- Jul 19, 2022
Widely considered the "Great One," Gretzky's numbers are staggering. He scored 894 regular-season goals, the most in NHL history, and 2,857 points, more than 900 points ahead of the next player. He won four Stanley Cups with the Edmonton Oilers in the 1980s and set numerous records that still stand today. His vision, passing, and hockey IQ were exceptional, and he transformed the way the game was played.
Despite battling cancer and injuries, Lemieux was a dominant force in the NHL for over a decade. He scored 690 goals and 1,723 points in just 915 games, an average of 1.88 points per game, the second-best in history after Gretzky. He won two Stanley Cups with the Pittsburgh Penguins, was a three-time Hart Trophy winner, and led the league in scoring six times.
Considered by many as the greatest defenseman in NHL history, Orr revolutionized the position with his offensive skills and skating ability. He won eight Norris Trophies as the league's best defenseman, three Hart Trophies as the MVP, and two Stanley Cups with the Boston Bruins. He scored 915 points in 657 games, an average of 1.39 points per game, the highest for a defenseman. His iconic "flying" goal in the 1970 Stanley Cup Final is still remembered as one of the greatest moments in hockey history.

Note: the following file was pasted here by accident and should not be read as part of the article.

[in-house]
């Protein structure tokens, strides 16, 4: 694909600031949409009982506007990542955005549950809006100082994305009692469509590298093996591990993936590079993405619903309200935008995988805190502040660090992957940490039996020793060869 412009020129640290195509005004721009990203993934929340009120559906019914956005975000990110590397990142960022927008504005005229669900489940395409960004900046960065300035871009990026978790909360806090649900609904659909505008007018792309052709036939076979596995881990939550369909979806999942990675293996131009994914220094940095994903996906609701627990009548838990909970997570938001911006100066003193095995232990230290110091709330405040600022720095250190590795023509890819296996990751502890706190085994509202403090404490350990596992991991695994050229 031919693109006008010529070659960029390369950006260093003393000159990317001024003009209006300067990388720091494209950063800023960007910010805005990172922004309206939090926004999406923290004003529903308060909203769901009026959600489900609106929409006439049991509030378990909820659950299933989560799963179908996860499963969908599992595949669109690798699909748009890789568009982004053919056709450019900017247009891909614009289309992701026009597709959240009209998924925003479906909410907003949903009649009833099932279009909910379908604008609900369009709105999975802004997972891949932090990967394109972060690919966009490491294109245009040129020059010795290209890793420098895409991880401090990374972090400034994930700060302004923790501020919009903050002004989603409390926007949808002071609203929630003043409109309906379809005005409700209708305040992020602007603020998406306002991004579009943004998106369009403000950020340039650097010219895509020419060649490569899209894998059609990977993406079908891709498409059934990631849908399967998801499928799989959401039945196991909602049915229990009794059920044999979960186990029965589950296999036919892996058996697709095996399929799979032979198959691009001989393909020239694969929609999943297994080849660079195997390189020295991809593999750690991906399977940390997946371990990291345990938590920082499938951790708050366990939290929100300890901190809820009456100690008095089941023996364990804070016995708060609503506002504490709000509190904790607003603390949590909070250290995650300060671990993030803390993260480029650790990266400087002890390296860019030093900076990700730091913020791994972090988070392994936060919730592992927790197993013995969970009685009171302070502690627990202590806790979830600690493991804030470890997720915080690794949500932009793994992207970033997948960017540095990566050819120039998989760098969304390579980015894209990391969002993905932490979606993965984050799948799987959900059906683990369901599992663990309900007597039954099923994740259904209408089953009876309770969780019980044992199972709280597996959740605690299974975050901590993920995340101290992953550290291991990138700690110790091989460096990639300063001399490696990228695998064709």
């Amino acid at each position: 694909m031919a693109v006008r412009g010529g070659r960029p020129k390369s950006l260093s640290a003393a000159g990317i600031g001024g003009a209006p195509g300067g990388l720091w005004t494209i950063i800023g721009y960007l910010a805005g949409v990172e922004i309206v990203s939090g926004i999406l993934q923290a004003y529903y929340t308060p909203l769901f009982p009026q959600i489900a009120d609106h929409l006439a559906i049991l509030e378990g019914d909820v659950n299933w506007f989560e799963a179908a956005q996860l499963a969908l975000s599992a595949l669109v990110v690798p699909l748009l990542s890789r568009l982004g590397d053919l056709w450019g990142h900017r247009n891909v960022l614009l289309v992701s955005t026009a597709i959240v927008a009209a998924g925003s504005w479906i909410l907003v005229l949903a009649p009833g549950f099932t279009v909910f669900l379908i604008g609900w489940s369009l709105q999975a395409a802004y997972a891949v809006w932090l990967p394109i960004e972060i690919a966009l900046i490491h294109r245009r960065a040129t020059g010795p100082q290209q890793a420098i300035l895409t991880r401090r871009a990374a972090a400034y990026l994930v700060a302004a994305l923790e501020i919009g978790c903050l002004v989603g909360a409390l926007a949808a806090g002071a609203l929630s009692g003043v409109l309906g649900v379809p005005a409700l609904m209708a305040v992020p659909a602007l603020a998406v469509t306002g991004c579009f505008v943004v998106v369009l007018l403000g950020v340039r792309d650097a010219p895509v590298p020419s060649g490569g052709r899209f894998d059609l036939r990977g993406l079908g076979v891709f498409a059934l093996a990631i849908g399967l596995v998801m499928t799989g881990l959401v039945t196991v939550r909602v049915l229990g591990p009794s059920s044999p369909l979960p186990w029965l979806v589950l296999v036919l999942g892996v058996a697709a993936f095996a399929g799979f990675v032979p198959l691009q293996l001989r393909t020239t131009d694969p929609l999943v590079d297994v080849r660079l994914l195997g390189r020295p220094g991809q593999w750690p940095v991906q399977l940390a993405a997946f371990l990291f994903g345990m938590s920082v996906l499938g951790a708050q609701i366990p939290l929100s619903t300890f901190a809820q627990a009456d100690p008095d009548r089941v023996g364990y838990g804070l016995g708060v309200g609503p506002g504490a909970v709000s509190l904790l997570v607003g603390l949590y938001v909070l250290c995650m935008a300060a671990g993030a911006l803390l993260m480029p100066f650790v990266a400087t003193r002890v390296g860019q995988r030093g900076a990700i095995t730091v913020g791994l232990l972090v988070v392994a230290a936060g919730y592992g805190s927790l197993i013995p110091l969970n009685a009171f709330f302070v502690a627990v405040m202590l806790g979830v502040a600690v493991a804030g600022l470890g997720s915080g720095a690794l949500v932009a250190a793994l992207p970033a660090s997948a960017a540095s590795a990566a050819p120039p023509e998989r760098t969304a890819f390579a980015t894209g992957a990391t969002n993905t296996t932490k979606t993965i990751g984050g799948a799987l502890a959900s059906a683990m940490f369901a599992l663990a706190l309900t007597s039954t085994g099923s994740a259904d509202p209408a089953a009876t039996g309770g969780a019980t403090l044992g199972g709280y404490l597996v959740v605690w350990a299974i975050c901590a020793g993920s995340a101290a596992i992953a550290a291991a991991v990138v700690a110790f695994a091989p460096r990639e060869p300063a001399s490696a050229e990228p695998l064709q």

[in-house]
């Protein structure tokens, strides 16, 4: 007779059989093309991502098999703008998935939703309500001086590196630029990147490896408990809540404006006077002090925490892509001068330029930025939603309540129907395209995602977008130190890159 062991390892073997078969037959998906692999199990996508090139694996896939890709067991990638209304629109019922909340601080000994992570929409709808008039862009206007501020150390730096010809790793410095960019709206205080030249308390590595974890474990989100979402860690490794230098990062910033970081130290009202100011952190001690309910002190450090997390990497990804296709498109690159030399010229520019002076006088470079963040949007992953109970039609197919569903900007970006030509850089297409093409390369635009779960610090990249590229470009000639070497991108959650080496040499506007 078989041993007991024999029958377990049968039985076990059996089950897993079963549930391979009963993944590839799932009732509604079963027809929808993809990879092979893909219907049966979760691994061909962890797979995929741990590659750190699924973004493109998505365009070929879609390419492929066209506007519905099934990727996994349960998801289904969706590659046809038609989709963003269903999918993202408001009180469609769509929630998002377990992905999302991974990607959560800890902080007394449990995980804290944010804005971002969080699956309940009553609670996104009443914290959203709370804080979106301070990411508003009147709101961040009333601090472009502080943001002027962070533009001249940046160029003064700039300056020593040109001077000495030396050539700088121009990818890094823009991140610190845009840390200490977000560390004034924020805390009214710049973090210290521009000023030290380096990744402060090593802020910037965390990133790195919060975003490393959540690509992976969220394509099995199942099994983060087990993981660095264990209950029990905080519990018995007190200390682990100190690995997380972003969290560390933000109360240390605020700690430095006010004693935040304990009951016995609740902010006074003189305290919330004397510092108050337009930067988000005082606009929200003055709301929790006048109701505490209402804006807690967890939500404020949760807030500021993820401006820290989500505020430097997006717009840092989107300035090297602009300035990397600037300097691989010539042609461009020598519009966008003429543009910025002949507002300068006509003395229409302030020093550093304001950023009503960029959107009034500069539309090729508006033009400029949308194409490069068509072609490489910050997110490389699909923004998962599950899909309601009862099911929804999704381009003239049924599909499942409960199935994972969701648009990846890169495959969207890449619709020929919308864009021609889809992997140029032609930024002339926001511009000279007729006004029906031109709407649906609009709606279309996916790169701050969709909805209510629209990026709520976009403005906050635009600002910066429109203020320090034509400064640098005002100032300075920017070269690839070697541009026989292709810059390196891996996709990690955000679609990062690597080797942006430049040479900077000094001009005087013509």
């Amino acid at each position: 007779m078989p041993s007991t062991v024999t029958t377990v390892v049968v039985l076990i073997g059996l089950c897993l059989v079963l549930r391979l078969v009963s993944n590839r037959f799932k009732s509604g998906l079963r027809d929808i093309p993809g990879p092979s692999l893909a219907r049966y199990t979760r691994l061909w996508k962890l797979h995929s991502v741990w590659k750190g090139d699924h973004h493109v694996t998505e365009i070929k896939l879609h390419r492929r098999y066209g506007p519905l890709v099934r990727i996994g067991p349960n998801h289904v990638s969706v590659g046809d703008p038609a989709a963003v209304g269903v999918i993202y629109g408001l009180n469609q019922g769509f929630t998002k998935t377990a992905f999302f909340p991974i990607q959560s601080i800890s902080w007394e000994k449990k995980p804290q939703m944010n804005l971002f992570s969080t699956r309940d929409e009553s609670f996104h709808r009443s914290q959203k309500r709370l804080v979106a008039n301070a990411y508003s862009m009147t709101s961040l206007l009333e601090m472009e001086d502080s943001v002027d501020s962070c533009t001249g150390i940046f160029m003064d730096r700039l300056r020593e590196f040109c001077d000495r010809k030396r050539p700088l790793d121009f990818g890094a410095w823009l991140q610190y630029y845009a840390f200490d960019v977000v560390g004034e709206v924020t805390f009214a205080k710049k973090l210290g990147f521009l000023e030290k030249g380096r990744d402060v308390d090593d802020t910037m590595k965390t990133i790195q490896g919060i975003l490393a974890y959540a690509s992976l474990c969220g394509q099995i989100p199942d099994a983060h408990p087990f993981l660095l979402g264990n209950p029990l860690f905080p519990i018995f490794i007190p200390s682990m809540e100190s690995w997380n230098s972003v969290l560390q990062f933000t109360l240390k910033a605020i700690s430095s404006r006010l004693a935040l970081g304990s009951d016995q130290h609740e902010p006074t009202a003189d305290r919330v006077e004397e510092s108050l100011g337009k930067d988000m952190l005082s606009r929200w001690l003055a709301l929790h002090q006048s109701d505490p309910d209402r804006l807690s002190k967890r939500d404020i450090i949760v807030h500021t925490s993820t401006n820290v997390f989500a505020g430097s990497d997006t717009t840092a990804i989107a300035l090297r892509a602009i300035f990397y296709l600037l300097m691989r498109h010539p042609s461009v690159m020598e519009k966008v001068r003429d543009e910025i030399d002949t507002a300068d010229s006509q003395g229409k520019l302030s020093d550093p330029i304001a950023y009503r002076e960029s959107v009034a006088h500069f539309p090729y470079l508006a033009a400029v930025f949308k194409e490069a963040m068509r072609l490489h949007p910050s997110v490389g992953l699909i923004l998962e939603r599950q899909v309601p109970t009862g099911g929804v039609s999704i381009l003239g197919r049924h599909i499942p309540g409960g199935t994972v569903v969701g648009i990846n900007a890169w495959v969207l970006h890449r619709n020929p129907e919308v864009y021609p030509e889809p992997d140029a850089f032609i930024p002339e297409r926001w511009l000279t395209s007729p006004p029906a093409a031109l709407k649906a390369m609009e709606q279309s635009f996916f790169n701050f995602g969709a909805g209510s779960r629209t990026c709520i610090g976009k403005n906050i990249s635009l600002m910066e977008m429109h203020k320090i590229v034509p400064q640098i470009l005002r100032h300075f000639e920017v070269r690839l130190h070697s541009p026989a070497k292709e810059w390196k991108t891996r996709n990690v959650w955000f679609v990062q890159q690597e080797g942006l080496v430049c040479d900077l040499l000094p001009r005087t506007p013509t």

Known as "Mr. Hockey," Howe played for 32 seasons in the NHL and WHA, scoring 801 goals and 1,850 points in 1,767 games. He won four Stanley Cups with the Detroit Red Wings, six Hart Trophies as the MVP, and six Art Ross Trophies as the scoring champion. He was a physical and skilled player who could do it all, from scoring goals to fighting opponents.
There are many other players who could be considered for the title of greatest NHL player, depending on one's criteria. Some of them include; Maurice Richard, who was the first player to score 50 goals in a season and won eight Stanley Cups with the Montreal Canadiens; Jean Beliveau, who won 10 Stanley Cups with the Canadiens and was a class act on and off the ice; Bobby Hull, who had one of the best shots in NHL history and scored 610 goals; and Sidney Crosby, who has won three Stanley Cups with the Penguins and is one of the most complete players of his generation.
Given these options, who do you think is the greatest NHL hockey player of all time? What criteria do you use to make your choice? Do you think it's possible to compare players from different eras, given the changes in the game, equipment, and rules?
How important is winning championships versus individual records? Let's hear your thoughts below